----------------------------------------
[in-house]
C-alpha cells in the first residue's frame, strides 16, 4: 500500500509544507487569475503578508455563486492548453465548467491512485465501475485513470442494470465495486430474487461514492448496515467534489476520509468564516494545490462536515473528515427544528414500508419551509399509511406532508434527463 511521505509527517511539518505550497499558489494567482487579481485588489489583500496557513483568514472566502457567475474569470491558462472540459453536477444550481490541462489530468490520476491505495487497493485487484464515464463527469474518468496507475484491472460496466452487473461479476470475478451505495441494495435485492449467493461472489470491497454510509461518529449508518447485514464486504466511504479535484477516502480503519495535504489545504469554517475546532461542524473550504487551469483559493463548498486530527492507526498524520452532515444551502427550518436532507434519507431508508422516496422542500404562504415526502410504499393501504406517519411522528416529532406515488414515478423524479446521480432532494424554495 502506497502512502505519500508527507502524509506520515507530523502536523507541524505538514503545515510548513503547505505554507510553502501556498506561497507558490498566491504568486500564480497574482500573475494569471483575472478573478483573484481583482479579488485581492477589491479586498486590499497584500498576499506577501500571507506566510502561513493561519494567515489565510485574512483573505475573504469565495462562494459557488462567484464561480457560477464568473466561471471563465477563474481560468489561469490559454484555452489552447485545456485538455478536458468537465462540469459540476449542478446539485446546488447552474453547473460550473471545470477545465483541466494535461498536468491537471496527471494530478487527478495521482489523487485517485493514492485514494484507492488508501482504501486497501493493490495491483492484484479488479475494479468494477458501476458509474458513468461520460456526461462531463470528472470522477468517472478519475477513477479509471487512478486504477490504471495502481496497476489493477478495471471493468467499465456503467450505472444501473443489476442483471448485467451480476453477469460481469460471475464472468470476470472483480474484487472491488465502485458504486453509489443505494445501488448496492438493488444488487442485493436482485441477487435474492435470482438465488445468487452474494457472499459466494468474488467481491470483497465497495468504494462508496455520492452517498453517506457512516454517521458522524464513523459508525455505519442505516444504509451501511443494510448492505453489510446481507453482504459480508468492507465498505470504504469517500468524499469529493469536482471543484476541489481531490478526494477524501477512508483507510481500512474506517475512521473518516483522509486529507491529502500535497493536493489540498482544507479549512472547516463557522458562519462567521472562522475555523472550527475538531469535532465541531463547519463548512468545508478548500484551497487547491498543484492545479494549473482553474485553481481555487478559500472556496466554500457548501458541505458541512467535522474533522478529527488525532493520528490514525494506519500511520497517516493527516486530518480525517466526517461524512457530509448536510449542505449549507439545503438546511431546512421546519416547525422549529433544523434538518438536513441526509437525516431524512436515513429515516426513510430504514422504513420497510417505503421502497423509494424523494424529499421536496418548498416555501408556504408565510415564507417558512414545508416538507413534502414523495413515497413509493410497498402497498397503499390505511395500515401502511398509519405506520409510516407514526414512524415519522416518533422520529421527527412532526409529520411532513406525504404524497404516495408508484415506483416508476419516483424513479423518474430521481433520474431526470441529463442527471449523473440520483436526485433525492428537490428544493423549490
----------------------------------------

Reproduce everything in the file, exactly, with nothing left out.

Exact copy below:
[in-house]
C-alpha cells in the first residue's frame, strides 16, 4: 500500500509544507487569475503578508455563486492548453465548467491512485465501475485513470442494470465495486430474487461514492448496515467534489476520509468564516494545490462536515473528515427544528414500508419551509399509511406532508434527463 511521505509527517511539518505550497499558489494567482487579481485588489489583500496557513483568514472566502457567475474569470491558462472540459453536477444550481490541462489530468490520476491505495487497493485487484464515464463527469474518468496507475484491472460496466452487473461479476470475478451505495441494495435485492449467493461472489470491497454510509461518529449508518447485514464486504466511504479535484477516502480503519495535504489545504469554517475546532461542524473550504487551469483559493463548498486530527492507526498524520452532515444551502427550518436532507434519507431508508422516496422542500404562504415526502410504499393501504406517519411522528416529532406515488414515478423524479446521480432532494424554495 502506497502512502505519500508527507502524509506520515507530523502536523507541524505538514503545515510548513503547505505554507510553502501556498506561497507558490498566491504568486500564480497574482500573475494569471483575472478573478483573484481583482479579488485581492477589491479586498486590499497584500498576499506577501500571507506566510502561513493561519494567515489565510485574512483573505475573504469565495462562494459557488462567484464561480457560477464568473466561471471563465477563474481560468489561469490559454484555452489552447485545456485538455478536458468537465462540469459540476449542478446539485446546488447552474453547473460550473471545470477545465483541466494535461498536468491537471496527471494530478487527478495521482489523487485517485493514492485514494484507492488508501482504501486497501493493490495491483492484484479488479475494479468494477458501476458509474458513468461520460456526461462531463470528472470522477468517472478519475477513477479509471487512478486504477490504471495502481496497476489493477478495471471493468467499465456503467450505472444501473443489476442483471448485467451480476453477469460481469460471475464472468470476470472483480474484487472491488465502485458504486453509489443505494445501488448496492438493488444488487442485493436482485441477487435474492435470482438465488445468487452474494457472499459466494468474488467481491470483497465497495468504494462508496455520492452517498453517506457512516454517521458522524464513523459508525455505519442505516444504509451501511443494510448492505453489510446481507453482504459480508468492507465498505470504504469517500468524499469529493469536482471543484476541489481531490478526494477524501477512508483507510481500512474506517475512521473518516483522509486529507491529502500535497493536493489540498482544507479549512472547516463557522458562519462567521472562522475555523472550527475538531469535532465541531463547519463548512468545508478548500484551497487547491498543484492545479494549473482553474485553481481555487478559500472556496466554500457548501458541505458541512467535522474533522478529527488525532493520528490514525494506519500511520497517516493527516486530518480525517466526517461524512457530509448536510449542505449549507439545503438546511431546512421546519416547525422549529433544523434538518438536513441526509437525516431524512436515513429515516426513510430504514422504513420497510417505503421502497423509494424523494424529499421536496418548498416555501408556504408565510415564507417558512414545508416538507413534502414523495413515497413509493410497498402497498397503499390505511395500515401502511398509519405506520409510516407514526414512524415519522416518533422520529421527527412532526409529520411532513406525504404524497404516495408508484415506483416508476419516483424513479423518474430521481433520474431526470441529463442527471449523473440520483436526485433525492428537490428544493423549490